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  • Guide to Literary Agents

Re-Vision? Easier Said Than Seen

Categories: Chuck Sambuchino's Guide to Literary Agents Blog, Guest Columns, Revision, What's New.

The most difficult aspect of revision is that the process requires seeing our own mistakes. That speck of dust in our neighbor’s eye is a lot easier to see than the log in our own. I learned most about sentence-level revision from Richard Lanham, distinguished scholar, writer, and UCLA professor, who has written a number of books, including Revising Prose, in which he develops the “Paramedic Method” (PM), a series of steps that help writers find both the sound and the sense of each sentence. Sound and sense: that’s what I like most about the PM. Aside from pushing us to see the ethics of writing, Lanham’s method reinforces the impossibility of separating structure from idea. The PM helps us see the axis of the sentence—both the actual main subject and verb, as well as the unacknowledged subject and verb. If we can see a difference between the actual and the unacknowledged in any sentence, it’s time to revise, to look again.

(How many markets should you send your novel out to?)

 

 

DSC_0193-Huergo-First-Choice           Fidel_Perez_Jacket-12-198x300

Elizabeth Huergo was born in Havana and immigrated to the US at an
early age as a political refugee. Since receiving her graduate degrees in
English from Brown University, she has taught at a number of colleges
and universities. A published poet and story writer, her first novel is
THE DEATH OF FIDEL PEREZ (Unbridled Books). She is presently
working on her second novel, Between Ana and Ella, a contemporary
Latina version of The Grapes of Wrath. Find her on Twitter.

 

To illustrate the point, here is an example by someone commenting on the work of the Iraqi-American performance artist, Wafaa Bilal:

The issues that Wafaa Bilal is trying to get across are of vital importance to recognizing life’s fragile pieces, some that many try to hide from others and themselves. Those fragile pieces can range from dealing with losses from warfare, displaying a true identity when others perceive you as something they’re only know of in rumors, and keeping a true identity instead of being in denial. In order to display a form of culture, or appreciation of one’s self, the use of performance art is a great way to express it.

I have highlighted the actual main subjects and verbs to illustrate what Lanham has taught me to see. We learn that “issues are of vital importance,” that “pieces can range” from one thing to another, and that “performance art is a great way to express it,” the singular pronoun pointing to a plurality of things:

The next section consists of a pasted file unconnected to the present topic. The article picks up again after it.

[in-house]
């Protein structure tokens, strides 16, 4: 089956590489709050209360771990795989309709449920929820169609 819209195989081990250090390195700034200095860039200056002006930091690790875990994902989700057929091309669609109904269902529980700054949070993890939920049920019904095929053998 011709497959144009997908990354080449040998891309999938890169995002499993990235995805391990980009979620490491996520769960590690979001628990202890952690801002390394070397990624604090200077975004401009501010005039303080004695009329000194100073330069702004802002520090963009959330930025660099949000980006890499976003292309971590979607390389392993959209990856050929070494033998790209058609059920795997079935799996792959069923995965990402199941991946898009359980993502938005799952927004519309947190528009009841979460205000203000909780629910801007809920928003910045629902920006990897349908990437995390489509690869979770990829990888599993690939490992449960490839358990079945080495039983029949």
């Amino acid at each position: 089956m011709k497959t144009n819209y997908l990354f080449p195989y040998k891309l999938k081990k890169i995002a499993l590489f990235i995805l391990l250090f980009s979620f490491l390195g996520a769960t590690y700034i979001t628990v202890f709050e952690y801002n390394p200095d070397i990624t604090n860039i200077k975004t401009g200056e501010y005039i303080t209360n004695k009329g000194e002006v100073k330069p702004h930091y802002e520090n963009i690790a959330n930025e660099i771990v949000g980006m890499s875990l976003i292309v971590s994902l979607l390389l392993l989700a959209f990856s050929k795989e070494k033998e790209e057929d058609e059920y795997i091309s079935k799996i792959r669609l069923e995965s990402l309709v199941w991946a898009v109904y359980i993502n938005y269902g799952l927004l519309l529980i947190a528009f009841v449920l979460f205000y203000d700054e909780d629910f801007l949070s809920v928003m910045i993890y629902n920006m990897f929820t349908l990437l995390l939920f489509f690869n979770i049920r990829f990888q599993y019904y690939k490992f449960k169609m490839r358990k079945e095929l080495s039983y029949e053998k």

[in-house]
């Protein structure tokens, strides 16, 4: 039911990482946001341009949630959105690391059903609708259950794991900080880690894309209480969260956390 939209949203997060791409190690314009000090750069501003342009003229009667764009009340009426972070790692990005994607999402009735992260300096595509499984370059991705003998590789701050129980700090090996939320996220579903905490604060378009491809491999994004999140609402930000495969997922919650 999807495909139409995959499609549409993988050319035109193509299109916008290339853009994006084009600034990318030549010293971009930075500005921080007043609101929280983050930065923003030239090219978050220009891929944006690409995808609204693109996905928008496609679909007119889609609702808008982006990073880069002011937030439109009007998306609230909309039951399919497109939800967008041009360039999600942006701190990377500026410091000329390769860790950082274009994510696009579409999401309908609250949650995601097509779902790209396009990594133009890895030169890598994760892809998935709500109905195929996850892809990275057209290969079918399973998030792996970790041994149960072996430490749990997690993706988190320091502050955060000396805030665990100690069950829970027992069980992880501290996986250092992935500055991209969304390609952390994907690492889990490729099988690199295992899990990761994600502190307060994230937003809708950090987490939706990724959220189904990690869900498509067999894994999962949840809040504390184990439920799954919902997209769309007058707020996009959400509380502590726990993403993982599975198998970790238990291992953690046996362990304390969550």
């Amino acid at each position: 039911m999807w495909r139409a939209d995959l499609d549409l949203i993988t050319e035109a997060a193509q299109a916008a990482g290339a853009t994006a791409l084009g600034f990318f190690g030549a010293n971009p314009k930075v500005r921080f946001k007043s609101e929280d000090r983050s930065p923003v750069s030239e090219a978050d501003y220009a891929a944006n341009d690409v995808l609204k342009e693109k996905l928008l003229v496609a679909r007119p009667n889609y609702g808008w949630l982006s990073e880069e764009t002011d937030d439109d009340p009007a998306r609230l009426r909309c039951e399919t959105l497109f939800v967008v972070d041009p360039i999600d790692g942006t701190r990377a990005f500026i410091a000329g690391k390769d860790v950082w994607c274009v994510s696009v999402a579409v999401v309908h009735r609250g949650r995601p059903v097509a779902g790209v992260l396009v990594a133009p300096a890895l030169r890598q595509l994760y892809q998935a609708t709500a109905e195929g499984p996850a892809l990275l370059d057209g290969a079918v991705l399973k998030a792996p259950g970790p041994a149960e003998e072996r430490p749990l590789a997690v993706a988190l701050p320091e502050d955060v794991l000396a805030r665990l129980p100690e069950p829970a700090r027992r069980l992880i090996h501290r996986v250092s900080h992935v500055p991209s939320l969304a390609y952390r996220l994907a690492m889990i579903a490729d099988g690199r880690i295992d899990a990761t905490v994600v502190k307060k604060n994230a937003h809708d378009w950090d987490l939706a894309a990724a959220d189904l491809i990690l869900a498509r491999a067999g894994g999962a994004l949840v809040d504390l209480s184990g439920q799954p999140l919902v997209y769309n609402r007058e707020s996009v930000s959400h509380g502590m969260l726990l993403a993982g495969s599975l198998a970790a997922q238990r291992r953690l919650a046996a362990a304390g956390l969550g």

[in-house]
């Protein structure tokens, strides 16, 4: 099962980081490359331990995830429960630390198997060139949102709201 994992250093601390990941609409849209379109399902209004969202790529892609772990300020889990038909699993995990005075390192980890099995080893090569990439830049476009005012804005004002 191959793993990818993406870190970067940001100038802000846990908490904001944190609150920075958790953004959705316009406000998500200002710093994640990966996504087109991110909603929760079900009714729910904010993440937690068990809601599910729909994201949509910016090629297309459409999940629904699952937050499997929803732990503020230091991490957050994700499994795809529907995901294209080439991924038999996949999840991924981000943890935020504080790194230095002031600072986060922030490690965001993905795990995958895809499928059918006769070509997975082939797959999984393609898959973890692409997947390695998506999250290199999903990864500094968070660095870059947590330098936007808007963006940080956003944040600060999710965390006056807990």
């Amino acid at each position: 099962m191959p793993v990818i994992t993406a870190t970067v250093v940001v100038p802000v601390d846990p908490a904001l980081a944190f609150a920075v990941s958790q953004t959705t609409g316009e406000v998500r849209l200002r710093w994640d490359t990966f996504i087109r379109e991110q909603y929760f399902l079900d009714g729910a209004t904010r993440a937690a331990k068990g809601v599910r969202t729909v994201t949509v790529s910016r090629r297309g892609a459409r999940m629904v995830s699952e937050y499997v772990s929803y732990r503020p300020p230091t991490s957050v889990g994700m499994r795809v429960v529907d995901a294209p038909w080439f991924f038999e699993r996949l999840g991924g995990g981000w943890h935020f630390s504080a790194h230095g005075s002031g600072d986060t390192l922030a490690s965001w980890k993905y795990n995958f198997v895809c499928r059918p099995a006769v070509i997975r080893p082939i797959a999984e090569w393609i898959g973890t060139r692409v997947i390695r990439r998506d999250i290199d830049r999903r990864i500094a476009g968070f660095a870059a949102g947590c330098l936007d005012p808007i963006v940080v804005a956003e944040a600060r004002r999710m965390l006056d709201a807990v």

The issues that Wafaa Bilal is trying to get across are of vital importance to recognizing life’s fragile pieces, some that many try to hide from others and themselves. Those fragile pieces can range from dealing with losses from warfare, displaying a true identity when others perceive you as something they’re only know of in rumors, and keeping a true identity instead of being in denial. In order to display a form of culture, or appreciation of one’s self, the use of performance art is a great way to express it.

Using an abbreviated version of Lanham’s technique, here are what I term the unacknowledged subjects and verbs:

The issues that Wafaa Bilal is trying to get across are of vital importance to recognizing life’s fragile pieces, some that many try to hide from others and themselves. Those fragile pieces can range from dealing with losses from warfare, displaying a true identity when others perceive you as something they’re only know of in rumors, and keeping a true identity instead of being in denial. In order to display a form of culture, or appreciation of one’s self, the use of performance art is a great way to express it.

Notice that the “unacknowledged” subject is Wafaa Bilal, a human and powerful agent, certainly more so than “issues.” Notice the action verbs that remain “unacknowledged” here: to recognize, to lose, to display, to keep, to use, to appreciate. Notice the metaphor, “life’s fragile pieces,” which sounds quite poignant. Unfortunately, its meaning remains quite opaque.

Lanham’s technique helps me see the distance between the actual and the unacknowledged. Once I see that distance, I can take its measure and revise. Here is one possible revision; and I stress one because, as with most things in life, there are many paths and many answers:

Wafaa Bilal recognizes the fragility of life, a quality that many of us hide from ourselves and others. His recognition develops from the loss of his brother in the Iraq War, from the loss of his homeland, and from the loss of cultural identity. He expresses his sense of loss through performance art.

Perfect? No, but the unacknowledged has become the actual, so the revision has led me to look again, to reconsider the idea of human fragility in Bilal’s art, as well as the tacit question of the specific experiences most of us avoid, but this artist chooses to face. I can see that the second sentence offers a complex list begging for patient development. I can see the looming abyss between the second and third sentences, too. The writer has abrogated her responsibility to build bridges between and among ideas. Lanham’s PM, even my abbreviated version, develops our capacity to see gaps in thinking as well as syntax, something for which I am deeply grateful.

(Why writers should put their e-mail online for all to see.)

 

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